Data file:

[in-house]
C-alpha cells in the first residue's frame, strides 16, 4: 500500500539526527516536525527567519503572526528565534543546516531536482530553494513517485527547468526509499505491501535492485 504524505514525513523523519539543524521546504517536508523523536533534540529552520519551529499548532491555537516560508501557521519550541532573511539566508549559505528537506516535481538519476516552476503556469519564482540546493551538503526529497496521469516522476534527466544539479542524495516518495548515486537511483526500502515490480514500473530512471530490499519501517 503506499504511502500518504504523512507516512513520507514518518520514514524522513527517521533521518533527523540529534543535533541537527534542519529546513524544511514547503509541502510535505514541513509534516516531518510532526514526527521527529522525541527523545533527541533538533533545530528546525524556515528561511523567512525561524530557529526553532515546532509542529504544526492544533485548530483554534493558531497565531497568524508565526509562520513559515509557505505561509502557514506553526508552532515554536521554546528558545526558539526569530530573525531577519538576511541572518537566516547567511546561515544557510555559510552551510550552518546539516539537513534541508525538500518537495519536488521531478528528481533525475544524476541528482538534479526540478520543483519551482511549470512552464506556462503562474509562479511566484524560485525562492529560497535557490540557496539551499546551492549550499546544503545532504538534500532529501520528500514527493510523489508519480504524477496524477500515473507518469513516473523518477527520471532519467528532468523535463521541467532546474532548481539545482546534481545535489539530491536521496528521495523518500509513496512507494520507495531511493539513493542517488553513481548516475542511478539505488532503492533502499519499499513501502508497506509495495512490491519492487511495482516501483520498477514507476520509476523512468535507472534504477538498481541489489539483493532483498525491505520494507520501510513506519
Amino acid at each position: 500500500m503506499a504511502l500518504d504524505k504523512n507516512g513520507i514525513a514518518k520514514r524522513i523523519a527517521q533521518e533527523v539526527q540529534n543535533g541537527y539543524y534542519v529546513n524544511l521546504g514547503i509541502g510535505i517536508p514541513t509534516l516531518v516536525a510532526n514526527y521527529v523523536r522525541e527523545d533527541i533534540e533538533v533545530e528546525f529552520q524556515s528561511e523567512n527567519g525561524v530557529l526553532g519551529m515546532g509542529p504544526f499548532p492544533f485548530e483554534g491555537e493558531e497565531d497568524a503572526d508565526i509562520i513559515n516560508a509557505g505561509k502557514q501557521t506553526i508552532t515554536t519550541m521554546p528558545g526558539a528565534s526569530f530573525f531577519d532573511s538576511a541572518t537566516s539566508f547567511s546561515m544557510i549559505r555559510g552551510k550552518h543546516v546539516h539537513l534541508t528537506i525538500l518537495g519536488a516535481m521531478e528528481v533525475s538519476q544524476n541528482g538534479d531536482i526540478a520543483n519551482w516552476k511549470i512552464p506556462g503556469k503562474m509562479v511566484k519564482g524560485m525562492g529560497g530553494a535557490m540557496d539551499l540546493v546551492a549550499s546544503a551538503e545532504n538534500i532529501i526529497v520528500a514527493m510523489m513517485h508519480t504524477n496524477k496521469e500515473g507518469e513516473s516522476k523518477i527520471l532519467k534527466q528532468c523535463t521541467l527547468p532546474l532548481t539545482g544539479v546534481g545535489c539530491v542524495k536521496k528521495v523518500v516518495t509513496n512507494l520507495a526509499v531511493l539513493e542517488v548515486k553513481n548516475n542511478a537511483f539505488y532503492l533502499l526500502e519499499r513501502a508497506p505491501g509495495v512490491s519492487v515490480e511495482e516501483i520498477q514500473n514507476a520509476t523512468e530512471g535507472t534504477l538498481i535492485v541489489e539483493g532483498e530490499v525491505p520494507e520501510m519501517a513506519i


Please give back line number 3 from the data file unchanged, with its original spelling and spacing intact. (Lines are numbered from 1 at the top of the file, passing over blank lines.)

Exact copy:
Amino acid at each position: 500500500m503506499a504511502l500518504d504524505k504523512n507516512g513520507i514525513a514518518k520514514r524522513i523523519a527517521q533521518e533527523v539526527q540529534n543535533g541537527y539543524y534542519v529546513n524544511l521546504g514547503i509541502g510535505i517536508p514541513t509534516l516531518v516536525a510532526n514526527y521527529v523523536r522525541e527523545d533527541i533534540e533538533v533545530e528546525f529552520q524556515s528561511e523567512n527567519g525561524v530557529l526553532g519551529m515546532g509542529p504544526f499548532p492544533f485548530e483554534g491555537e493558531e497565531d497568524a503572526d508565526i509562520i513559515n516560508a509557505g505561509k502557514q501557521t506553526i508552532t515554536t519550541m521554546p528558545g526558539a528565534s526569530f530573525f531577519d532573511s538576511a541572518t537566516s539566508f547567511s546561515m544557510i549559505r555559510g552551510k550552518h543546516v546539516h539537513l534541508t528537506i525538500l518537495g519536488a516535481m521531478e528528481v533525475s538519476q544524476n541528482g538534479d531536482i526540478a520543483n519551482w516552476k511549470i512552464p506556462g503556469k503562474m509562479v511566484k519564482g524560485m525562492g529560497g530553494a535557490m540557496d539551499l540546493v546551492a549550499s546544503a551538503e545532504n538534500i532529501i526529497v520528500a514527493m510523489m513517485h508519480t504524477n496524477k496521469e500515473g507518469e513516473s516522476k523518477i527520471l532519467k534527466q528532468c523535463t521541467l527547468p532546474l532548481t539545482g544539479v546534481g545535489c539530491v542524495k536521496k528521495v523518500v516518495t509513496n512507494l520507495a526509499v531511493l539513493e542517488v548515486k553513481n548516475n542511478a537511483f539505488y532503492l533502499l526500502e519499499r513501502a508497506p505491501g509495495v512490491s519492487v515490480e511495482e516501483i520498477q514500473n514507476a520509476t523512468e530512471g535507472t534504477l538498481i535492485v541489489e539483493g532483498e530490499v525491505p520494507e520501510m519501517a513506519i